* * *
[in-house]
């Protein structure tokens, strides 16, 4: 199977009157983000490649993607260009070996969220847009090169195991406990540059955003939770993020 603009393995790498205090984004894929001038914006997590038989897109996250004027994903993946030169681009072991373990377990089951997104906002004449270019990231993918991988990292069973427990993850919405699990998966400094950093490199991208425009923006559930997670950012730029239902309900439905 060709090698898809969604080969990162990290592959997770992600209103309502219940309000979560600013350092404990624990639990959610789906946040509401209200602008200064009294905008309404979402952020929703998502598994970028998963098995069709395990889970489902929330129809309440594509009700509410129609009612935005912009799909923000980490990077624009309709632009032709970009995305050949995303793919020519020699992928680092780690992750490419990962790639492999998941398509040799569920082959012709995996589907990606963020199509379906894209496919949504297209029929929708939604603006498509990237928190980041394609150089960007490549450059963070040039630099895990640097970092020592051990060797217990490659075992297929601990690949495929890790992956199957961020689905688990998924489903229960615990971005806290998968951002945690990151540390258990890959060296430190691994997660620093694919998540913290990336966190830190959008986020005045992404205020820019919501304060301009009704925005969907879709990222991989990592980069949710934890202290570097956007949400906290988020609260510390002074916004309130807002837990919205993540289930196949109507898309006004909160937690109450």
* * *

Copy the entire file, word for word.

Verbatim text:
[in-house]
């Protein structure tokens, strides 16, 4: 199977009157983000490649993607260009070996969220847009090169195991406990540059955003939770993020 603009393995790498205090984004894929001038914006997590038989897109996250004027994903993946030169681009072991373990377990089951997104906002004449270019990231993918991988990292069973427990993850919405699990998966400094950093490199991208425009923006559930997670950012730029239902309900439905 060709090698898809969604080969990162990290592959997770992600209103309502219940309000979560600013350092404990624990639990959610789906946040509401209200602008200064009294905008309404979402952020929703998502598994970028998963098995069709395990889970489902929330129809309440594509009700509410129609009612935005912009799909923000980490990077624009309709632009032709970009995305050949995303793919020519020699992928680092780690992750490419990962790639492999998941398509040799569920082959012709995996589907990606963020199509379906894209496919949504297209029929929708939604603006498509990237928190980041394609150089960007490549450059963070040039630099895990640097970092020592051990060797217990490659075992297929601990690949495929890790992956199957961020689905688990998924489903229960615990971005806290998968951002945690990151540390258990890959060296430190691994997660620093694919998540913290990336966190830190959008986020005045992404205020820019919501304060301009009704925005969907879709990222991989990592980069949710934890202290570097956007949400906290988020609260510390002074916004309130807002837990919205993540289930196949109507898309006004909160937690109450």